Provocative outbursts could be hard on pocket

Last updated 05:00 13/04/2013

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Waikato BoP Magic steal Adelaide's Thunder in fine opening win Central Pulse determined to end winless run in Australia against Melbourne Vixens Conference system gives New Zealand franchises an undeserved shot at glory Injured captain Casey Kopua gutted to miss first match for Waikato-Bay of Plenty Magic Southern Steel hoping to defy slow-start reputation against the NSW Swifts Anna Thompson desperate to see Tactix gain respect in the trans-Tasman league Waikato-BOP Magic ready to tackle Trip to Adelaide Trans-Tasman netball takes on new look for some good old-fashioned action Te Paea Selby-Rickit needs nerves of Steel for switch to goal attack Pressure on Central Pulse from the get-go in trans-Tasman competition

Fines of several thousand dollars will be dished out to individuals and franchises who flout the trans-Tasman Netball League's regulations on comments detrimental to the game.

The league is yet to decide if West Coast Fever coach Norma Plummer merits one of those, in the wake of the strong opinions she voiced to The Dominion Post this week.

A review into what Plummer said, and whether she was entitled to, remains ongoing, meaning no-one from the league can make any statement in relation to it.

But Netball New Zealand chief executive Raelene Castle, who's also a director of the league, was able to explain why censorship has crept into the competition.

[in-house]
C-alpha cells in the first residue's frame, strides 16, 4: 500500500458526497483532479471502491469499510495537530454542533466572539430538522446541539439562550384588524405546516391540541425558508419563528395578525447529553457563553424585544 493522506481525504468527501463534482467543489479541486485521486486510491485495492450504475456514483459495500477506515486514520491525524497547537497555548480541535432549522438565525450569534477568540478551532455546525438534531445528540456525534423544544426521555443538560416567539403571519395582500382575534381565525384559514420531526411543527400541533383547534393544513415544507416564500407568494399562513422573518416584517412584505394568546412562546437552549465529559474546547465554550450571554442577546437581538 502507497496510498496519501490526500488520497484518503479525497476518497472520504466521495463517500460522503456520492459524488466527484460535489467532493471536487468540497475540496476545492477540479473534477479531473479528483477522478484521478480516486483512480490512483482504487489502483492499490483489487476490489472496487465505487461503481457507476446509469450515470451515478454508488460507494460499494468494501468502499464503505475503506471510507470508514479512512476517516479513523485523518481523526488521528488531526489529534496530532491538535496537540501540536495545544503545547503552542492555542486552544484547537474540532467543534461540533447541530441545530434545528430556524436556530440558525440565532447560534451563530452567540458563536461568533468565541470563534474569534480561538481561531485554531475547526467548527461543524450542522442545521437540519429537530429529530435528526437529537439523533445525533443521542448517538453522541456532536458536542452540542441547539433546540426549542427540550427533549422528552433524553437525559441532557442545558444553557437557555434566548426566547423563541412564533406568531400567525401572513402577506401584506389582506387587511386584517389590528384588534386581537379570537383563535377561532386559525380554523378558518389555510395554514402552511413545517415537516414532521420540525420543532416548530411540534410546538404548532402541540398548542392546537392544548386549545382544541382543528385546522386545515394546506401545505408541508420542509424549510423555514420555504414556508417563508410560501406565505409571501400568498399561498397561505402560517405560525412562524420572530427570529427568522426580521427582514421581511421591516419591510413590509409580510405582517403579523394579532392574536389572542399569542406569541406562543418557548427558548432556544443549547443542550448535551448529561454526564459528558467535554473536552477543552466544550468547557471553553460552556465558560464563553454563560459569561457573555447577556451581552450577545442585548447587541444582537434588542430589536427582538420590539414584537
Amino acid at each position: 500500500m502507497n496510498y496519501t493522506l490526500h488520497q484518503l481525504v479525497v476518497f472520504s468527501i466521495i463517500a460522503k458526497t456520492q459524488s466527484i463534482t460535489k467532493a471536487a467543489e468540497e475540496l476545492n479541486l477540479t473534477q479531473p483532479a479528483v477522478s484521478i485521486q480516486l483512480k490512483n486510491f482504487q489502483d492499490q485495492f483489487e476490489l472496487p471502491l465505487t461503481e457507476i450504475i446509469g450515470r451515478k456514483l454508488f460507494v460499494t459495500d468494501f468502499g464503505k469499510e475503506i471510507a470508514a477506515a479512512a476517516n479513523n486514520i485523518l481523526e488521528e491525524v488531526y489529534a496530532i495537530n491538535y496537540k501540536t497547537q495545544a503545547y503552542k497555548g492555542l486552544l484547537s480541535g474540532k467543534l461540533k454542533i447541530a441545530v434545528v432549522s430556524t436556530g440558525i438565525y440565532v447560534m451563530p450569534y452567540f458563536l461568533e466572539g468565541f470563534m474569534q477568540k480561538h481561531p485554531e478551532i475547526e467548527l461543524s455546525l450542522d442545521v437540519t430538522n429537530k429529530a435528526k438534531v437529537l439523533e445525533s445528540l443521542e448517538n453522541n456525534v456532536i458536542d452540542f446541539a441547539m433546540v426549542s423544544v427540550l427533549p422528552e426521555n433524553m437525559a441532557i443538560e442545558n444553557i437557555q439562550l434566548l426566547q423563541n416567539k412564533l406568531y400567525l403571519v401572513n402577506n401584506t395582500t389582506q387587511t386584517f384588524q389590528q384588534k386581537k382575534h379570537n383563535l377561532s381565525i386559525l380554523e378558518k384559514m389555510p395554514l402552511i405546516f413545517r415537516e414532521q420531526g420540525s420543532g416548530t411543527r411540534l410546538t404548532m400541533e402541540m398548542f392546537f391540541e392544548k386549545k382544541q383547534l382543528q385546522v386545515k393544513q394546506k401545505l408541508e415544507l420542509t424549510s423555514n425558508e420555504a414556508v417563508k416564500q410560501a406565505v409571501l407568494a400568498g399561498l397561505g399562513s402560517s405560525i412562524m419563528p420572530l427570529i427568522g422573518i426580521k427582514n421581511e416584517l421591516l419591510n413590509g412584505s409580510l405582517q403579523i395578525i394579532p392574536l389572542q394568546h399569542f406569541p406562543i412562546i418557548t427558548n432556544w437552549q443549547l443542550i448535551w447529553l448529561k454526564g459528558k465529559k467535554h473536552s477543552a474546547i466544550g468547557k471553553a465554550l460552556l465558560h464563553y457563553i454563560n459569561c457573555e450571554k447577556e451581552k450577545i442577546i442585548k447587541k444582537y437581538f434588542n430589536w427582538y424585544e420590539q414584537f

She said the boundaries of what is acceptable have certainly been pushed in the last fortnight by people like Plummer, Waikato-Bay of Plenty Magic shooter Irene van Dyk and Central Pulse coach Robyn Broughton, and that their various criticisms shouldn't have been for public consumption.

The trio were entitled to have opinions, they just needed to be expressed via the right channels.

"Having that discussion in the media is not appropriate," Castle said.

"We don't want them to be vanilla and boring in the media comments that they make and in the interviews they give and I don't think we've ever done that. But there is a line about being respectful to the competition and its stakeholders."

Castle said the league was not blind to the concerns of coaches and players, particularly around the contentious area of foul play. Citing commissioners don't exist, but might in the future, with the league looking closely at what mechanisms to introduce that would ensure players were better protected from unnecessary roughness.

In the meantime teams are able to talk to match delegates and umpires or write to the league if they are unhappy with things like the physicality of the opposition.

Except Broughton, for instance, is one of the three coaches to coach in every year of this league and yet she wasn't aware of any protocols that existed to enable her to formally complain about a hit on Pulse shooter Donna Wilkins. "I don't want to get into ‘Robyn was wrong comments' because that's not what this about," Castle said, before rattling through what Broughton ought to have done instead of expressing frustration to The Dominion Post.

Meanwhile, Castle confirmed that cost and time constraints presented by having the Commonwealth Games and world champs on the calendar meant the league would never go to a full home-and-away season. The current format meant New Zealand teams made the semi-finals and that was good for netball's commercial partners, she said.

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- The Dominion Post

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